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EATING TO EXTINCTION by Dan Saladino Kirkus Star


The World's Rarest Foods and Why We Need To Save Them

by Dan Saladino

Pub Date: Jan. 25th, 2022
ISBN: 978-0-374-60532-2
Publisher: Farrar, Straus and Giroux

Fascinating descriptions of Indigenous and mostly disappearing foods, plus an alarming message.

Veteran BBC food journalist Saladino emphasizes that world food production exploded after World War II when scientists produced superproductive grains, plants, and livestock. Though these developments drastically reduced famine, the mechanics involved require enormous inputs of chemicals, fertilizer, and water. Relying on elite, high-yield species eliminated those that didn’t measure up, diminishing their diversity. Today, rice, wheat, and corn provide half of all human calories. Most global pork comes from a single breed of pig, and more than 95% of U.S. dairy cows are a single breed, the Holstein. Limiting food diversity has been enormously profitable for large corporations, but the future consequences make scientists uneasy. “We are living and eating our way through one big unparalleled experiment,” writes the author. Having defined the problem, Saladino chronicles his travels around the world, describing dozens of vanishing edibles and pausing regularly to deliver the history of the major foods and food production. Readers will be intrigued and educated by his interviews with experts who warn of our disastrous dependence on a shrinking number of standardized foods. Commercial barley can’t survive in the cold, infertile islands north of Scotland, but its ancestral variety does fine. Although nearing extinction in the wild, Atlantic salmon is a familiar food item because almost all of them are farm raised. Bred to be faster growing and meatier, they have become a bland domestic food animal no less than the chicken or cow. Though there are more than 1,500 varieties of banana, most markets are dominated by the Cavendish, a cloned fruit grown in immense monocultures visible by satellite. Being genetically identical, they can’t evolve and so can’t develop resistance to disease, which inevitably spreads like wildfire. One specific disease is currently devastating the Cavendish, but scientists are working to edit the plant’s DNA “to find a fix against the disease.”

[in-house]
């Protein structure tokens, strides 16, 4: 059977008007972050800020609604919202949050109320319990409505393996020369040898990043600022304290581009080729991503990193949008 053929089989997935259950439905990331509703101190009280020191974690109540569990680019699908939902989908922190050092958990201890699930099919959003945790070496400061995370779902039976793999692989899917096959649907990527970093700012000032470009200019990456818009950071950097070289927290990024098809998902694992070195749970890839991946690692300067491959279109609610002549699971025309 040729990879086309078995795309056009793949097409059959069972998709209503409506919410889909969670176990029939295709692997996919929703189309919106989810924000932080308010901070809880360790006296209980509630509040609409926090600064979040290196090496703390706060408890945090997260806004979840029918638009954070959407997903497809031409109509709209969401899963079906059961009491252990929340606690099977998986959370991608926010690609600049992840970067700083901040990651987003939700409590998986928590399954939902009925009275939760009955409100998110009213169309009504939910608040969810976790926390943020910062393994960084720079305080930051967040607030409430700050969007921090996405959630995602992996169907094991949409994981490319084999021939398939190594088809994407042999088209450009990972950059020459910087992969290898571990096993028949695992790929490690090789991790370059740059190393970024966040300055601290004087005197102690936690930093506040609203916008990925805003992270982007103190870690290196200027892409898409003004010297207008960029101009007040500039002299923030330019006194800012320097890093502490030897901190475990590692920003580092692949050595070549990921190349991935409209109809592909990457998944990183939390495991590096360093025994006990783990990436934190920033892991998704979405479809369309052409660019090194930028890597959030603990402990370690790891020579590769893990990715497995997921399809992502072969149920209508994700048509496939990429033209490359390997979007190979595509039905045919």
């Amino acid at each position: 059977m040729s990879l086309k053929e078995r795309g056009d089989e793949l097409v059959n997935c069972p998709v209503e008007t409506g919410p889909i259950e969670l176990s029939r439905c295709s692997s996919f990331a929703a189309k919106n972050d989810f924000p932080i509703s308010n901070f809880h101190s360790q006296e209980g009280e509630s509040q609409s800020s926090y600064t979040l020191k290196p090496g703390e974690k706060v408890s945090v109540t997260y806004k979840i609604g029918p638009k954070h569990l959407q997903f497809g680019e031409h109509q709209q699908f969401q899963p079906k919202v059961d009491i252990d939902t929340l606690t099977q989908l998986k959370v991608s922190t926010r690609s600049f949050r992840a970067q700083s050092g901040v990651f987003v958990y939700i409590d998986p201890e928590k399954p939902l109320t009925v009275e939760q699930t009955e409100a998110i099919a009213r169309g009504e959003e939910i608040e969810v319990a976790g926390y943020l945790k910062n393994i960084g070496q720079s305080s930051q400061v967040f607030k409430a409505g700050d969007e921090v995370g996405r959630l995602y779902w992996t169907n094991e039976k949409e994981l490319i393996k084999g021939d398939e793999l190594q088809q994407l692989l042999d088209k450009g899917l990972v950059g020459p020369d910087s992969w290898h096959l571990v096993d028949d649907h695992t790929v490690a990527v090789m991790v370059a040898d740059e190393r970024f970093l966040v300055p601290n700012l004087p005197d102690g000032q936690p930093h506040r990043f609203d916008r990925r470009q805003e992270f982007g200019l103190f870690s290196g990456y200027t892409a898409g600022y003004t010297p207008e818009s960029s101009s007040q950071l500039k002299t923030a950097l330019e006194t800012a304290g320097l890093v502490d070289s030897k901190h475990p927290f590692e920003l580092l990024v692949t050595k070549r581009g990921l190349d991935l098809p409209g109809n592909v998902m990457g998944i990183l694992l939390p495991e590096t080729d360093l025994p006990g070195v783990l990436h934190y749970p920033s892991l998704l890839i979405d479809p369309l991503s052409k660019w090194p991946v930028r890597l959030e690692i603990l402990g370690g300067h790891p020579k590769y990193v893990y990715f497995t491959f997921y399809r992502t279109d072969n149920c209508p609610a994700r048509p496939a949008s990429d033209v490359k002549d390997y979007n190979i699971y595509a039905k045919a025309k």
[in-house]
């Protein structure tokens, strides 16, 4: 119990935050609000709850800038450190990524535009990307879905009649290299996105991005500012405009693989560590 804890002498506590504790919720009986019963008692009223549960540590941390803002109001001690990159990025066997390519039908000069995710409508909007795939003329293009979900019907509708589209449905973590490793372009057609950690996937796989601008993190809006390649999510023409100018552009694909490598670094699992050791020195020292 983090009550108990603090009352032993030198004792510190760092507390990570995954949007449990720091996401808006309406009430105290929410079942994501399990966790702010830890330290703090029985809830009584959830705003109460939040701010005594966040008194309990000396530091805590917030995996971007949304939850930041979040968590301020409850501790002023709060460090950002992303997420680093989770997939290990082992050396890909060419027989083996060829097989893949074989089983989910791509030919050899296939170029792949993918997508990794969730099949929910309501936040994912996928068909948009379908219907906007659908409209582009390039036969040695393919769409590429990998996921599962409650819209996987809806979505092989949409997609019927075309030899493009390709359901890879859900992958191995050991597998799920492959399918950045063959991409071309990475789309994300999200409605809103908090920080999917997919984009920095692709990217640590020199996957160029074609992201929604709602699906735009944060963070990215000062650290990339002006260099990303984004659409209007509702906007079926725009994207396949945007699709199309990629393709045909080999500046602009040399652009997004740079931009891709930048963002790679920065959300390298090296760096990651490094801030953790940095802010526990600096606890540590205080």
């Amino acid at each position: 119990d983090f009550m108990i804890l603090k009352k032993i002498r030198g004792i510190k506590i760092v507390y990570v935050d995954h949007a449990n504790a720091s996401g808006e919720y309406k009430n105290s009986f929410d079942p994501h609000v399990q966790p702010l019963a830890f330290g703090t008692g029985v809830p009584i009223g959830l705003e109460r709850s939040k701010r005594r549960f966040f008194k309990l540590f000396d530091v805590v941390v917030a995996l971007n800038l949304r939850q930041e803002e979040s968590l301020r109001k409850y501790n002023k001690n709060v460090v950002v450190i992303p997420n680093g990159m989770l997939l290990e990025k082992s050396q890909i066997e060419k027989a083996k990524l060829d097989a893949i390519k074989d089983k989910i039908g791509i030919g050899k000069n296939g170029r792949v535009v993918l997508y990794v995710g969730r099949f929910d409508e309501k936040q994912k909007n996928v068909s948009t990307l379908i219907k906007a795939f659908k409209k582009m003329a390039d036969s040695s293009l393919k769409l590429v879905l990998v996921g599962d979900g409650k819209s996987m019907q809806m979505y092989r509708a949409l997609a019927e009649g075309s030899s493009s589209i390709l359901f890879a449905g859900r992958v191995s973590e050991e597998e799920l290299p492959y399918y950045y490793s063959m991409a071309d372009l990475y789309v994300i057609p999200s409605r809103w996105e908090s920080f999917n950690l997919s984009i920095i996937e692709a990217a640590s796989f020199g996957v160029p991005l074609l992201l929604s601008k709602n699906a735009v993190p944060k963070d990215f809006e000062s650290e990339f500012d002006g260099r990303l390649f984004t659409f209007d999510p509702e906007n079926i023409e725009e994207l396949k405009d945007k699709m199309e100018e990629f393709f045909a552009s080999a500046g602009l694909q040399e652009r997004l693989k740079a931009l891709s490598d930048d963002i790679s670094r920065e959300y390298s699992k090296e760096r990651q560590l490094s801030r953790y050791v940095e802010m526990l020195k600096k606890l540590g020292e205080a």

A delightful exploration of traditional foods as well as a grim warning that we are farming on borrowed time.